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Presentation Time of Day: Pitfalls & How to Prevent the Bad (English Communication Skills)

Blog 182 for Thursday, Sept. 10, 2020 – Title: Presentation Time of Day- Pitfalls and How to Prevent the Bad  (English Communication Skills)


These are COVID-19 times for now and for a while to come.  Some say that this while to come will be lengthy in some sort.  Some say COVID-19 just speeded up what was along the way, anyway.  For example, using technology to do one-on-one or small group, or even large group meetings.

One thing stays constant or the same: human beings. Information gleaned about human beings in what we call the sciences of social psychology, sociology, psychology, anthropology, education, just to name a few, probably remain pretty much the same.

In that light, do the following. Yep—for face-to-face OR remote meetings OR remote teaching.

What time of day will you be speaking or doing a presentation or even teaching?  Will it make a difference? Absolutely.

Here are some pitfalls.   Know these, and you can prevent problems.  For today’s blog  we will discuss  pitfalls for morning presentations.

Breakfast/early morning

  • Listeners may be groggy. That means they are not alert.  Choose a stimulating issue which could be something that the people you are talking to do not agree on.  Or choose an anecdote to open with.   That little story could be about you (that’s actually great!) or about someone else.  Get audience involvement by having them raise their hand in agreement or disagreement.   I think even Zoom  or groups on Skype or Microsoft Teams Meeting allows for seeing  people’s faces.   The audience could raise one hand for No, or disagreement and two hands for yes, or agreement.
  •       EVEN better—is to ask your question in this manner- “Raise your hand if you or someone you know has this issue or problem.   Yay—no embarressent
  • People may be in a rush.  So this is not the time for leisurely humor or drawn-out details.  At breakfast or breakfast time, or early morning, more than any other time of day, it’s wise to heed the great US president Franklin Delano Roosevelt’s advice: “Be sincere, be brief, be seated.”  He said that 80 years ago. Still true, you think?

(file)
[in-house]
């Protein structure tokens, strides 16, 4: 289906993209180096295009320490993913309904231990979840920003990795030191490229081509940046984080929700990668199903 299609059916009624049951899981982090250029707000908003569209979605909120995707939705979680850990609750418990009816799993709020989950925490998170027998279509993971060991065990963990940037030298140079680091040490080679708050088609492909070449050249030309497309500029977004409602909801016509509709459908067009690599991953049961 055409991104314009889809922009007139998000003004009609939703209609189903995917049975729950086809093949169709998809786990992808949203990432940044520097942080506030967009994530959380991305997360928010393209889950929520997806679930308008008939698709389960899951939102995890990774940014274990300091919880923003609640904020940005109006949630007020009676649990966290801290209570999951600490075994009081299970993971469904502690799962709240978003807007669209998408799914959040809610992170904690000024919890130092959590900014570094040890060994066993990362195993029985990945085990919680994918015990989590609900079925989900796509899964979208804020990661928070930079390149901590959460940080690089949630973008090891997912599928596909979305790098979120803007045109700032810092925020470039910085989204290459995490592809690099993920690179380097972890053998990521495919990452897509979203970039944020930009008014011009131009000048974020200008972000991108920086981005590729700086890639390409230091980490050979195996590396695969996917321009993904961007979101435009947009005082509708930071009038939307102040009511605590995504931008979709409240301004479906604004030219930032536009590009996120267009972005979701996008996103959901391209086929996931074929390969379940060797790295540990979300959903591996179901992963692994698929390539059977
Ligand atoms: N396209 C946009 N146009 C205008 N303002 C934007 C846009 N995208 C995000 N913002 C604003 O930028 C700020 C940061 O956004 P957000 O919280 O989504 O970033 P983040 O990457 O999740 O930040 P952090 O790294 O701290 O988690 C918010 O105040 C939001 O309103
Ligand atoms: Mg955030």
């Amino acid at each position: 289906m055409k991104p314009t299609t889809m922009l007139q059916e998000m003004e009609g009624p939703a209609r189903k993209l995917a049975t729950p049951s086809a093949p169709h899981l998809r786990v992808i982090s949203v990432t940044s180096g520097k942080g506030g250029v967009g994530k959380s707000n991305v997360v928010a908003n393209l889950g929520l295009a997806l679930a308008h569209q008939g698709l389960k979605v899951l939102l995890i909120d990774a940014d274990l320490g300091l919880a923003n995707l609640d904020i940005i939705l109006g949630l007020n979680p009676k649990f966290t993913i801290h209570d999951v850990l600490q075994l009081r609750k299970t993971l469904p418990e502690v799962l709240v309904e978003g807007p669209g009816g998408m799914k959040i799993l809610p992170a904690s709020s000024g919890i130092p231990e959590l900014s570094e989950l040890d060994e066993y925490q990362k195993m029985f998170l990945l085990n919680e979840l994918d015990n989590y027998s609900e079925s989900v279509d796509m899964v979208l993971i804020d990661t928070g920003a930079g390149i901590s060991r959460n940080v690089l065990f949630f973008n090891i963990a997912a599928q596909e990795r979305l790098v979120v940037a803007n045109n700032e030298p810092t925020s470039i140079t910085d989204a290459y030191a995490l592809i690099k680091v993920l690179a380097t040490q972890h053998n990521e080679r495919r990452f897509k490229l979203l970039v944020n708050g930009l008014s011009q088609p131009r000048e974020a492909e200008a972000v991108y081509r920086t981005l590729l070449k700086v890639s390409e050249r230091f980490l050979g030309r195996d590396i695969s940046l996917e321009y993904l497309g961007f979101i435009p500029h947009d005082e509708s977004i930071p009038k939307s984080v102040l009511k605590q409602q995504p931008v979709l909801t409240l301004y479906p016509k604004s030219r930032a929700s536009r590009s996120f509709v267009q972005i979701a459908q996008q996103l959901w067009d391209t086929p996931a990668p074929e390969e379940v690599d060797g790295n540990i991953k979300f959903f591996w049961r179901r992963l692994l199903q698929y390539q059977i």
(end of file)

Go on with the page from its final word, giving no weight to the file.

• Listeners may be preoccupied with work tasks of the day.  This, of course, will affect their receptivity or their willingness to listen to your point of view.  Draw them into the topic with quick anecdotes  or very little stories or thought provoking quotations.
  • People attending your presentation whether in-person or virtual may be irritable. Why? Maybe because they had to change their morning commute to attend the meeting.  Maybe because they sure are tired of “safer at home,” or social distancing, or wearing face-masks or sure do yearn and desire for the freedom of pre COVID-19.    Lawdy… these days we ALL have lots of reasons to be irritable or grouchy or antagonistic.  And honestly, some people have more reasons than other people.


  • Listeners may need a coffee break.  If at all possible, provide coffee and tea.  If you are remote, you can’t provide caffeine liquids.  But you could announce at the beginning for everyone who can to get their cup of coffee or black or green tea or caffeine enhanced soda.  Otherwise listeners may head to the nearest cafeteria if you are in-person, or head to the kitchen area if you are remote and miss a chunk of your presentation.  That’s true for teaching too.
  • Attendees may need to use the restrooms.  A good rule of thumb, a good quick tip: If your listeners have been sitting for more than an hour – for whatever reason– give them a quick three-minute break before you talk.    Otherwise, they’ll just leave in the middle anyway.  That means if this is an in-person presentation, they will nterrupt other people  in the audience and distract you.  If this is a remote presentation, people leaving to use the restrooms have just deprived you of valuable time to impart or give your information.
  • People may need to check in to their office for messages.  These days, it is the mobile phone—for all sorts of messages.  Again, a three minute break is a good remedy—it gives them a chance to make a quick  check to their smart phone or  even to text a message or make a call without bothering the whole room, if you are in person.  Same thing is true for any remote or virtual meetings.  But don’t give them too long, or they may get bogged down with expanded work or personal life details

Immediately before lunch

  • Listeners are hungry and probably can’t concentrate well.  Don’t be surprised if no one asks any questions before lunch.  It doesn’t mean they are bored.  It only means they’d rather go eat.  Thus it is for in-person and remote or virtual meetings.  Here’s a good alternative: Invite people to ask questions throughout your presentation.  Be sure to keep questions and answers in check so you don’t run overtime.  Audiences are very forgiving – except making them late for lunch.